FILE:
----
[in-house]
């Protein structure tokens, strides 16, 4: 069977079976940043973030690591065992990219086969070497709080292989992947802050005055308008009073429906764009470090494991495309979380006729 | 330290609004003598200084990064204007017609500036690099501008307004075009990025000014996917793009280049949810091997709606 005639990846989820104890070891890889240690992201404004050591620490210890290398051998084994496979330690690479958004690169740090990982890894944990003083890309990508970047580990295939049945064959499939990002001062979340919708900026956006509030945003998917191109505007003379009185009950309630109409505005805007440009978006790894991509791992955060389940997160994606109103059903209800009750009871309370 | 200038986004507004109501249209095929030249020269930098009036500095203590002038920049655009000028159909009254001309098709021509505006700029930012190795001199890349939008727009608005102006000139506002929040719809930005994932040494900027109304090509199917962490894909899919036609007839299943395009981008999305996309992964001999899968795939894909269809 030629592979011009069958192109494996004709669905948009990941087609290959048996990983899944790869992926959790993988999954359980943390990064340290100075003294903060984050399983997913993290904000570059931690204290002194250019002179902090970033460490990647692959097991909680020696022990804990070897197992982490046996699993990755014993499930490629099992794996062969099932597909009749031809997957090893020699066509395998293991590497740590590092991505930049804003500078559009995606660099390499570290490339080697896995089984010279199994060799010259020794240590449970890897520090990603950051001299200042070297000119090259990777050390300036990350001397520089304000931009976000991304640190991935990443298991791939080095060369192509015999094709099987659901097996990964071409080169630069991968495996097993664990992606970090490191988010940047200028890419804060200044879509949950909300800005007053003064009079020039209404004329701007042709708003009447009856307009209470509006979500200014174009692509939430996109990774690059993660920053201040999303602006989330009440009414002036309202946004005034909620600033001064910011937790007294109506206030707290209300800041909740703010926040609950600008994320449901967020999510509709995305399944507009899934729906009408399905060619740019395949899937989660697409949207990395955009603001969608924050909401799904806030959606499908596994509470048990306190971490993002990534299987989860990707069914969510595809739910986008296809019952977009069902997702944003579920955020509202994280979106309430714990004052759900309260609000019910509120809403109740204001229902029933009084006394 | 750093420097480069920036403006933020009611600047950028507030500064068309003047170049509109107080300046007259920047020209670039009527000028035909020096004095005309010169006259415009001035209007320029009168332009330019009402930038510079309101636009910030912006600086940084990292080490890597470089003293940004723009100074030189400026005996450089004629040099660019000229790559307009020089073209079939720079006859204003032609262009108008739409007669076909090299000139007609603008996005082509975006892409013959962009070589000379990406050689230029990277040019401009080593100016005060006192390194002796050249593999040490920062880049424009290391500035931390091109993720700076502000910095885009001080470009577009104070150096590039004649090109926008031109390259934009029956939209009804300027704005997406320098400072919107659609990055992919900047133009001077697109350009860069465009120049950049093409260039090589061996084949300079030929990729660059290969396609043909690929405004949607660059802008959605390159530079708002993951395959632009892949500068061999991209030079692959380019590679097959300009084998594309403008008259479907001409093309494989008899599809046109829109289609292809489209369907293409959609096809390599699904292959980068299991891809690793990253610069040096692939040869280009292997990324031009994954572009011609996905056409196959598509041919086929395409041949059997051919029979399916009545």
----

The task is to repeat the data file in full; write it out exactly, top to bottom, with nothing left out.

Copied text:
[in-house]
């Protein structure tokens, strides 16, 4: 069977079976940043973030690591065992990219086969070497709080292989992947802050005055308008009073429906764009470090494991495309979380006729 | 330290609004003598200084990064204007017609500036690099501008307004075009990025000014996917793009280049949810091997709606 005639990846989820104890070891890889240690992201404004050591620490210890290398051998084994496979330690690479958004690169740090990982890894944990003083890309990508970047580990295939049945064959499939990002001062979340919708900026956006509030945003998917191109505007003379009185009950309630109409505005805007440009978006790894991509791992955060389940997160994606109103059903209800009750009871309370 | 200038986004507004109501249209095929030249020269930098009036500095203590002038920049655009000028159909009254001309098709021509505006700029930012190795001199890349939008727009608005102006000139506002929040719809930005994932040494900027109304090509199917962490894909899919036609007839299943395009981008999305996309992964001999899968795939894909269809 030629592979011009069958192109494996004709669905948009990941087609290959048996990983899944790869992926959790993988999954359980943390990064340290100075003294903060984050399983997913993290904000570059931690204290002194250019002179902090970033460490990647692959097991909680020696022990804990070897197992982490046996699993990755014993499930490629099992794996062969099932597909009749031809997957090893020699066509395998293991590497740590590092991505930049804003500078559009995606660099390499570290490339080697896995089984010279199994060799010259020794240590449970890897520090990603950051001299200042070297000119090259990777050390300036990350001397520089304000931009976000991304640190991935990443298991791939080095060369192509015999094709099987659901097996990964071409080169630069991968495996097993664990992606970090490191988010940047200028890419804060200044879509949950909300800005007053003064009079020039209404004329701007042709708003009447009856307009209470509006979500200014174009692509939430996109990774690059993660920053201040999303602006989330009440009414002036309202946004005034909620600033001064910011937790007294109506206030707290209300800041909740703010926040609950600008994320449901967020999510509709995305399944507009899934729906009408399905060619740019395949899937989660697409949207990395955009603001969608924050909401799904806030959606499908596994509470048990306190971490993002990534299987989860990707069914969510595809739910986008296809019952977009069902997702944003579920955020509202994280979106309430714990004052759900309260609000019910509120809403109740204001229902029933009084006394 | 750093420097480069920036403006933020009611600047950028507030500064068309003047170049509109107080300046007259920047020209670039009527000028035909020096004095005309010169006259415009001035209007320029009168332009330019009402930038510079309101636009910030912006600086940084990292080490890597470089003293940004723009100074030189400026005996450089004629040099660019000229790559307009020089073209079939720079006859204003032609262009108008739409007669076909090299000139007609603008996005082509975006892409013959962009070589000379990406050689230029990277040019401009080593100016005060006192390194002796050249593999040490920062880049424009290391500035931390091109993720700076502000910095885009001080470009577009104070150096590039004649090109926008031109390259934009029956939209009804300027704005997406320098400072919107659609990055992919900047133009001077697109350009860069465009120049950049093409260039090589061996084949300079030929990729660059290969396609043909690929405004949607660059802008959605390159530079708002993951395959632009892949500068061999991209030079692959380019590679097959300009084998594309403008008259479907001409093309494989008899599809046109829109289609292809489209369907293409959609096809390599699904292959980068299991891809690793990253610069040096692939040869280009292997990324031009994954572009011609996905056409196959598509041919086929395409041949059997051919029979399916009545």